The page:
White subway tile was used as a surround for this tub/shower combination with a glass mosaic accent border.
 

5. Mosaic Tile


Mosaic tile is very versatile. It comes in 12-inch sheets with a mesh backing to simplify installation. As a floor surface, mosaic tile provides traction. It adds color and interest to a bathroom when used as a wall tile or border. Mosaic tile can also be used to accentuate vanities and mirrors.

Glass mosaic tile was used to frame the mirror, which creates a focal point in a half bath.
 

6. Accent Tile


Accent tile can be your personal statement in a bath or kitchen. Colors, shapes and textures reflect elements that you find appealing. We always enjoy planning this aspect of a bath remodeling project with homeowners and including the creative ideas they have for their homes.

The rippled ceramic tile and bright blue glass accents create an illusion of waves of water in this bath remodel.

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Warm and Cozy Tile Floors


Porcelain tile is one of today’s most popular residential flooring materials. In addition to its durability and ease of maintenance, porcelain tile can make a huge fashion statement in your home. The 2017 Cersaie International Exhibit in September in Bologna, Italy inspired its many attendees with new terrazzo-look tiles, dramatic marble-effect slabs, geometric patterns, textured fabric-look, and an incredible variety of wood-look tiles. There are just so many gorgeous tiles to choose from that mixing different styles throughout the home is becoming a leading trend.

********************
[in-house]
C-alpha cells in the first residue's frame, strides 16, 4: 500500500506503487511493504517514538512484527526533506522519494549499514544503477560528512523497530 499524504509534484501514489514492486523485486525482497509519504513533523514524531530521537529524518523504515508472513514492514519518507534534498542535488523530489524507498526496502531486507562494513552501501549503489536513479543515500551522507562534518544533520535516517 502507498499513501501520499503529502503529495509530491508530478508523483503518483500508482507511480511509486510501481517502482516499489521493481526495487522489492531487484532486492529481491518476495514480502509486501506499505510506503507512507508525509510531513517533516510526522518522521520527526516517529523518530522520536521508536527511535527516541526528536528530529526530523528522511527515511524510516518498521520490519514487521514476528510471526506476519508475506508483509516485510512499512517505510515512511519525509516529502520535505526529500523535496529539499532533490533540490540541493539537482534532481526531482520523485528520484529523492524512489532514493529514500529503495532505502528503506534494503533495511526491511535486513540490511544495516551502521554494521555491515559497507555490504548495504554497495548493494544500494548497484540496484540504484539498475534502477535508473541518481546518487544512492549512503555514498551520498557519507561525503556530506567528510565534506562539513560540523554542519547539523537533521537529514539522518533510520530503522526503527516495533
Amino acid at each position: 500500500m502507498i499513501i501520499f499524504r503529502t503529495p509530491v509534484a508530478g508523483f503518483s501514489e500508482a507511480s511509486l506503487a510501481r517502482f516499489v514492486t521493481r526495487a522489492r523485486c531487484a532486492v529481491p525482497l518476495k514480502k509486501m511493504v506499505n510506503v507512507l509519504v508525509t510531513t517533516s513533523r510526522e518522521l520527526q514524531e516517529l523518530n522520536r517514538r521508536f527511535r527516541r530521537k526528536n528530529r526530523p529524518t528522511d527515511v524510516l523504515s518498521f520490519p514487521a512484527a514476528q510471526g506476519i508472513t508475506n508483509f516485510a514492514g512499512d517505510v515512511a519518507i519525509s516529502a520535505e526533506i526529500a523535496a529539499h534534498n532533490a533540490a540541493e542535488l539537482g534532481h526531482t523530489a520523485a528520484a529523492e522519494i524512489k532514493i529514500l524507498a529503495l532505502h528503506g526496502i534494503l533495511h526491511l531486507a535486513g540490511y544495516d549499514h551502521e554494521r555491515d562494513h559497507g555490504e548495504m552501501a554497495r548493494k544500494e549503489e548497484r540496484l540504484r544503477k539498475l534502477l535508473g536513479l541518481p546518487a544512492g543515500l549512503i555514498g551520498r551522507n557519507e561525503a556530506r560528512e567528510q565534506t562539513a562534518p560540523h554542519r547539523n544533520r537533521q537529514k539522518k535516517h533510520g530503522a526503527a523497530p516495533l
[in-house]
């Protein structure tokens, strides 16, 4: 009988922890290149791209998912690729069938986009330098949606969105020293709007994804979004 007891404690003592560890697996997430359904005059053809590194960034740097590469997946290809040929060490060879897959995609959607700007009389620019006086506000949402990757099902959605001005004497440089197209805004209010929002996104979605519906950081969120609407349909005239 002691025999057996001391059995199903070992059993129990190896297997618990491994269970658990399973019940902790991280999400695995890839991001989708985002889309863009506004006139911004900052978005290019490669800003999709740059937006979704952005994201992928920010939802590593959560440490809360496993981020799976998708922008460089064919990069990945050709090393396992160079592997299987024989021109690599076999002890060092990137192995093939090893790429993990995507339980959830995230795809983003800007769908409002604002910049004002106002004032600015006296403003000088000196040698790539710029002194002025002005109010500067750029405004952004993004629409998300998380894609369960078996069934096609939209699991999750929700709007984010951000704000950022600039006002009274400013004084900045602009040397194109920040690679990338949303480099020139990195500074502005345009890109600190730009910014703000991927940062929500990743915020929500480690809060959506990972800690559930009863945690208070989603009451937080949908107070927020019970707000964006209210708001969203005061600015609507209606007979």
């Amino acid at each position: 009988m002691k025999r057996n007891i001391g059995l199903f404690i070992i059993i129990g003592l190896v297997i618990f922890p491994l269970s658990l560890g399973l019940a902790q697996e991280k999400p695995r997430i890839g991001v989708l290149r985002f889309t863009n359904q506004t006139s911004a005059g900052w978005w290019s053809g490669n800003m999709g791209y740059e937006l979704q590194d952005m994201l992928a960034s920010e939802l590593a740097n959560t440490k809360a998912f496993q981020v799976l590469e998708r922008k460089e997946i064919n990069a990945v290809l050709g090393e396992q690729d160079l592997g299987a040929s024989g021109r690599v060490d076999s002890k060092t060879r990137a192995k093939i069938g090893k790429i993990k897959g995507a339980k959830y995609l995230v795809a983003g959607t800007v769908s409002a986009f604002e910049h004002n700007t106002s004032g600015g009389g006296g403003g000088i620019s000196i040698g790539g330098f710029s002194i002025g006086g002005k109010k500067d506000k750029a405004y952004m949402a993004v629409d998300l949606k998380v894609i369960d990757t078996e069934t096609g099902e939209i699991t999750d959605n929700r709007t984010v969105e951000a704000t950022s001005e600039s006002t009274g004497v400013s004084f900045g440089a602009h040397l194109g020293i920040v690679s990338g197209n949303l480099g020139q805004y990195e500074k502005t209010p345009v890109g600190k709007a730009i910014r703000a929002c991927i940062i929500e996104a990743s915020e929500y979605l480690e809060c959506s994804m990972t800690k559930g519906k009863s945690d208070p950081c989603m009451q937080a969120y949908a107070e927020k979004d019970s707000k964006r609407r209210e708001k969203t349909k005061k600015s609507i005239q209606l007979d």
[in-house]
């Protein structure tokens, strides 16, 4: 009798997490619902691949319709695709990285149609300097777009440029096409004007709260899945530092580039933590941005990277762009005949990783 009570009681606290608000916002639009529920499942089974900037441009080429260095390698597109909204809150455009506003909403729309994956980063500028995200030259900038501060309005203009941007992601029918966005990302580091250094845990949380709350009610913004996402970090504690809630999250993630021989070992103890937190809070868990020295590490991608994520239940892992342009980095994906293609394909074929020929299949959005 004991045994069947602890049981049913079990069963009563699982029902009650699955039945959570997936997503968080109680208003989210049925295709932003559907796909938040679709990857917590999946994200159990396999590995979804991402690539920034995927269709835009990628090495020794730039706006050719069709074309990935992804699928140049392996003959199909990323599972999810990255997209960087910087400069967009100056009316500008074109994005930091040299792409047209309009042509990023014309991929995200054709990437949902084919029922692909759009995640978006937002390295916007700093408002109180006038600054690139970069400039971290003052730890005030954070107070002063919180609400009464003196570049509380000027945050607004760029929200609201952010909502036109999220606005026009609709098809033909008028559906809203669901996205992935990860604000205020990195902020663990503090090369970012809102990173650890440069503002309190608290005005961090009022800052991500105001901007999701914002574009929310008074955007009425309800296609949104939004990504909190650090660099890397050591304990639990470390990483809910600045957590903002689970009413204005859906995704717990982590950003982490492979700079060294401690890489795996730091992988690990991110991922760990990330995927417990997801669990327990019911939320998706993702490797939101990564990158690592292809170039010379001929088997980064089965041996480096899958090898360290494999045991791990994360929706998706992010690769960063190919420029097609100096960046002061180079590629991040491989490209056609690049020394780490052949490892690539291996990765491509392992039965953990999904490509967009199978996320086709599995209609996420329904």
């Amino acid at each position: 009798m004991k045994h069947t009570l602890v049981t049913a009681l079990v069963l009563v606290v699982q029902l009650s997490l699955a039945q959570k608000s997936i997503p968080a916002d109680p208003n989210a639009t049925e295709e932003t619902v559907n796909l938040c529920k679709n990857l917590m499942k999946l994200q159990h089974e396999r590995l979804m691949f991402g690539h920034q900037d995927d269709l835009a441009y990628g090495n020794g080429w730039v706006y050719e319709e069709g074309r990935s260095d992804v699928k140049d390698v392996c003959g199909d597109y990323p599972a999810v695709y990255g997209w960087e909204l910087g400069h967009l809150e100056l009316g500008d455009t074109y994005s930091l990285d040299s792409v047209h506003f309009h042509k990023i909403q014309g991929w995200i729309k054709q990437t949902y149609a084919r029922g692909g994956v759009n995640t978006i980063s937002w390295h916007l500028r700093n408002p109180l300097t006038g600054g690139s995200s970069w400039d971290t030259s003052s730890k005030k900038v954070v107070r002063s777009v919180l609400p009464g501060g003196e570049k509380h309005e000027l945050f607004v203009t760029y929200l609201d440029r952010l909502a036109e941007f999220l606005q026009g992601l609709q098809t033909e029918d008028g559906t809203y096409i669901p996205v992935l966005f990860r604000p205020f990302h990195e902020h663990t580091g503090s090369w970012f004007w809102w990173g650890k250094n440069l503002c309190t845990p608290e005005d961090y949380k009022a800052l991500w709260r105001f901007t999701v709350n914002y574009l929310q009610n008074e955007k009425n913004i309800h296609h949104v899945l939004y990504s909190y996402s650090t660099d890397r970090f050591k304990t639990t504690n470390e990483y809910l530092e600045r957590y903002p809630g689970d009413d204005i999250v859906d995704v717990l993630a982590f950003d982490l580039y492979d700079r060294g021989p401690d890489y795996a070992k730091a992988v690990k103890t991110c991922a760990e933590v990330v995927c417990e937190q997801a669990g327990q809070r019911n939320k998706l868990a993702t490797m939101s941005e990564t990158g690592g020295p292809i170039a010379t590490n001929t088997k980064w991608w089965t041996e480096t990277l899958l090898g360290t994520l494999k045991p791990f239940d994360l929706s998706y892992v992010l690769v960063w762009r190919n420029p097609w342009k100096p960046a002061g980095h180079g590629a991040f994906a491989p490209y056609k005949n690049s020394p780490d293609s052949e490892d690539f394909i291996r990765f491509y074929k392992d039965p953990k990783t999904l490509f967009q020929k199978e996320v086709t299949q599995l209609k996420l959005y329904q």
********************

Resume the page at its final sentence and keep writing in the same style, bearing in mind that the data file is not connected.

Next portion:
Despite the excitement of tile floors in your home’s entrance foyer, mudroom, sunroom, kitchen and bathrooms, during the cooler months that same tile can often feel chilly underfoot. Unfortunately, this can make the entire atmosphere in a room seem cold and uninviting to you and your guests. Envision a bathroom where you might find yourself stepping with bare feet onto an ice-cold tile floor when you finish taking your shower. B-r-r-r! For this reason, many homeowners are choosing to install electric radiant underfloor heating that can make a tile floor feel warm and cozy under your feet. The main goal, however, is to heat up the tile just enough for it to feel neutral, similar to how it typically feels on a warm summer’s day.

To install this type of heating, individual wires or a wire mesh is sandwiched between the finish layer of tile and the substrate. The advantage of the individual wires is that they are free form and can be fitted to irregularly shaped rooms and tight locations. A wire mesh, on the other hand, helps speeds up the installation process. It is available in rolls that will cover large areas quickly and can be trimmed and spliced to fit the size and shape of the room. For even faster installation, custom-fit mats may be designed to fit your room's exact dimensions. Smaller mats are also available for use in specific areas of a room, such as the floor space directly in front of the bathroom vanity. Certain mats are safe for wet-locations, and can be used to warm your shower floor and shower bench.  

The electric wires provide a low heat that slowly transfers to the tiles, making them warm to the touch. The tiles will radiate the warmth into the room, eventually raising the room temperature, and they will hold heat for a long time, even after the system is turned off. Radiant heat provides an even and discreet method of heat distribution, unlike a drafty and noisy forced air system. However, it is generally more pricey to operate and therefore better suited to smaller areas, such as bathrooms and mudrooms. It is also a good option for heating additions to your home, without the need to extend HVAC ductwork. A programmable thermostat with setback features will ensure that your floor is heated only when the room is being used, which will save you money.

Contact

 

 
904 Ethan Allen Highway
Ridgefield, CT 06877


tel: 203.431.9104
fax: 203.431.5798
 


Design Builders & Remodeling, Inc. | dbarinc.com
203.431.9104 | 904 Ethan Allen Highway | Ridgefield, CT 06877